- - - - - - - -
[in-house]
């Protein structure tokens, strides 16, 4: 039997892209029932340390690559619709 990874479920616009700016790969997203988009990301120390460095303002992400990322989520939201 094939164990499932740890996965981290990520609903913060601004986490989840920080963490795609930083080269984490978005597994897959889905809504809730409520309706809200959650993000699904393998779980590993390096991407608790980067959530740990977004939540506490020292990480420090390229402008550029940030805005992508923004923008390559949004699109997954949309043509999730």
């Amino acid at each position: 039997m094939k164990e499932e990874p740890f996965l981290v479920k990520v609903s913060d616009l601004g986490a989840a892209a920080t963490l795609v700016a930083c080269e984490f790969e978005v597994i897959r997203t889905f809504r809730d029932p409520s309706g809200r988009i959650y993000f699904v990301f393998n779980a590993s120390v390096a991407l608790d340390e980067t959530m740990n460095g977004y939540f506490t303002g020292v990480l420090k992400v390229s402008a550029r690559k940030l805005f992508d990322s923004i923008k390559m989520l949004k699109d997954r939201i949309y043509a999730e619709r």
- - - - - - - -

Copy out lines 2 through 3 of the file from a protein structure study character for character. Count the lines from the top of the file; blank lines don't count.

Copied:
């Protein structure tokens, strides 16, 4: 039997892209029932340390690559619709 990874479920616009700016790969997203988009990301120390460095303002992400990322989520939201 094939164990499932740890996965981290990520609903913060601004986490989840920080963490795609930083080269984490978005597994897959889905809504809730409520309706809200959650993000699904393998779980590993390096991407608790980067959530740990977004939540506490020292990480420090390229402008550029940030805005992508923004923008390559949004699109997954949309043509999730």
């Amino acid at each position: 039997m094939k164990e499932e990874p740890f996965l981290v479920k990520v609903s913060d616009l601004g986490a989840a892209a920080t963490l795609v700016a930083c080269e984490f790969e978005v597994i897959r997203t889905f809504r809730d029932p409520s309706g809200r988009i959650y993000f699904v990301f393998n779980a590993s120390v390096a991407l608790d340390e980067t959530m740990n460095g977004y939540f506490t303002g020292v990480l420090k992400v390229s402008a550029r690559k940030l805005f992508d990322s923004i923008k390559m989520l949004k699109d997954r939201i949309y043509a999730e619709r």